The instrument must fit in the seat without blocking aircraft signage and be secured with a seatbelt.
The instrument must be placed in the first row and in a seat closer to the window than any other Customer in that row.
Reservations must be made and a ticket must be purchased at a charge no greater than the Child’s Fare. Musical instruments cannot be transported in place of a free companion under any fare promotion.
Instruments that are transported in a soft-sided case or other packaging that is not strong enough to protect the instrument under normal baggage handling conditions will be conditionally accepted, which means that Southwest assumes no liability for any damage sustained to the item during transport.

that's not really the warm, friendly southwest airlines we've come to love, is it? though they do have a cool viral video of their own which has gotten quite a bit of traffic in the last year.

c'mon, you airline marketers... where are you??? run a giant homepage banner saying something as simple as WE DON'T BREAK GUITARS (OR WE'LL PAY YOU WITHOUT HASSLE IF WE DO). i would bet you could expect significant pickup in the blogosphere, not to mention mainstream media who love nothing better than follow-on stories.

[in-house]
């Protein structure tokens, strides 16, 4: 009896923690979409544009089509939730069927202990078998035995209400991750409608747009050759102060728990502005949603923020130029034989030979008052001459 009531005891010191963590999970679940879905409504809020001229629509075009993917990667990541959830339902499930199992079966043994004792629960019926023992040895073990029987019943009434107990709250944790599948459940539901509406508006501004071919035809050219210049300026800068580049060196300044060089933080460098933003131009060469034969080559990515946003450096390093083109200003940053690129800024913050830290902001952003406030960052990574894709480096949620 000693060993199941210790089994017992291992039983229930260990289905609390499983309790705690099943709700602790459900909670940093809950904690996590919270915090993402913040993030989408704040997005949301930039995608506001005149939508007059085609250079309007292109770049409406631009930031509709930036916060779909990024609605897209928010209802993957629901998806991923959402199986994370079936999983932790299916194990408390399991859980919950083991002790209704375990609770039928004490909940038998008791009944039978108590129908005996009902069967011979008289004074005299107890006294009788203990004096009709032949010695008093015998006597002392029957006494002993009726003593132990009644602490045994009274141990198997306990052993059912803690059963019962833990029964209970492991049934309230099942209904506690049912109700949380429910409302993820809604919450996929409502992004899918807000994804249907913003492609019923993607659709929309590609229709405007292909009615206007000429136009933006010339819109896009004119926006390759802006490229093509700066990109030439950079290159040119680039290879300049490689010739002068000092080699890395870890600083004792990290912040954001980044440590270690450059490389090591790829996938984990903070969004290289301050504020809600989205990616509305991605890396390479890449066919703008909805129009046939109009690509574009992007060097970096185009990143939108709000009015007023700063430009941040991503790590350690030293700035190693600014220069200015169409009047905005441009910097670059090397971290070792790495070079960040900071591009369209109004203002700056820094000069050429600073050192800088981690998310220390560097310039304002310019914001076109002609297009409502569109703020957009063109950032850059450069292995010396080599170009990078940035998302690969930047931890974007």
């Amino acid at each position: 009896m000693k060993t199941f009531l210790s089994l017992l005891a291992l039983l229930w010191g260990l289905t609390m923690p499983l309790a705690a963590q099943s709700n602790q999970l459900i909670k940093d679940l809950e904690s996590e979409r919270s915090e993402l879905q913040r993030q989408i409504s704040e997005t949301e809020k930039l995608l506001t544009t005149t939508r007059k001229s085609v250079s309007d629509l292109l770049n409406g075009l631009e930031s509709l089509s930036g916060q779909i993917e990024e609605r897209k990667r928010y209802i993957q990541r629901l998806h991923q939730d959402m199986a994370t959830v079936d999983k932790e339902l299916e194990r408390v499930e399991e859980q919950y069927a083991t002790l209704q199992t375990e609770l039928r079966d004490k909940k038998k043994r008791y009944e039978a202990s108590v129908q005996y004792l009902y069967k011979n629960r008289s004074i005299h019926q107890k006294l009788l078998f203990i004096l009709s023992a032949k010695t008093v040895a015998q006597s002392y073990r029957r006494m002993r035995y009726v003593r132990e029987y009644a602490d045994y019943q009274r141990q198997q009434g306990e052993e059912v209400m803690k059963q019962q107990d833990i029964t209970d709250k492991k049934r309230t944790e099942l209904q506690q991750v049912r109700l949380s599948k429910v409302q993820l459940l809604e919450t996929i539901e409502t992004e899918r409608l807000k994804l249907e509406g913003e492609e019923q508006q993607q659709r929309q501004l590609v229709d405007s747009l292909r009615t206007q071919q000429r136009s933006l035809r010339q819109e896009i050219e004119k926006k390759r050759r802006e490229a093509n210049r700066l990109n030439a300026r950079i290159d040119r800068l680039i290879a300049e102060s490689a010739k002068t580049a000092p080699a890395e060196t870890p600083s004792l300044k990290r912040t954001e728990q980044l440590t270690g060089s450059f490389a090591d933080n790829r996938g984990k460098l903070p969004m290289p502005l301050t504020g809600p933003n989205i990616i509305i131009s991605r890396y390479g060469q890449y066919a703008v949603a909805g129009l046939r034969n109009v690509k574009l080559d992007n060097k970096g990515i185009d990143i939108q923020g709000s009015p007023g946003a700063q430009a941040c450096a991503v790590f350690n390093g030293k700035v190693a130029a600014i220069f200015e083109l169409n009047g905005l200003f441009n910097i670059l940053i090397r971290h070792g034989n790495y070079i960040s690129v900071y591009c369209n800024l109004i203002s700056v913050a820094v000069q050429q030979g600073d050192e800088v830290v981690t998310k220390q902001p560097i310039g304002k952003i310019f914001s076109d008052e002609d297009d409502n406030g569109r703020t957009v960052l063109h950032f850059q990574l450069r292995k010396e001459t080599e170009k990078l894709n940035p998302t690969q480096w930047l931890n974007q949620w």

of course, this means that you should probably have a reasonably well-coordinated effort with your baggage-handling and customer service folks to ensure that you don't break any guitars -- or damage other luggage, either -- while you're promoting this capability (and afterwards, too, since the internet is forever and the aforementioned mainstream media, as well as the blogosphere and whatever else we have by that time, will make quite a stink about you if you fall into the poor baggage-treatment abyss. however, in that case you truly will be just like everyone else.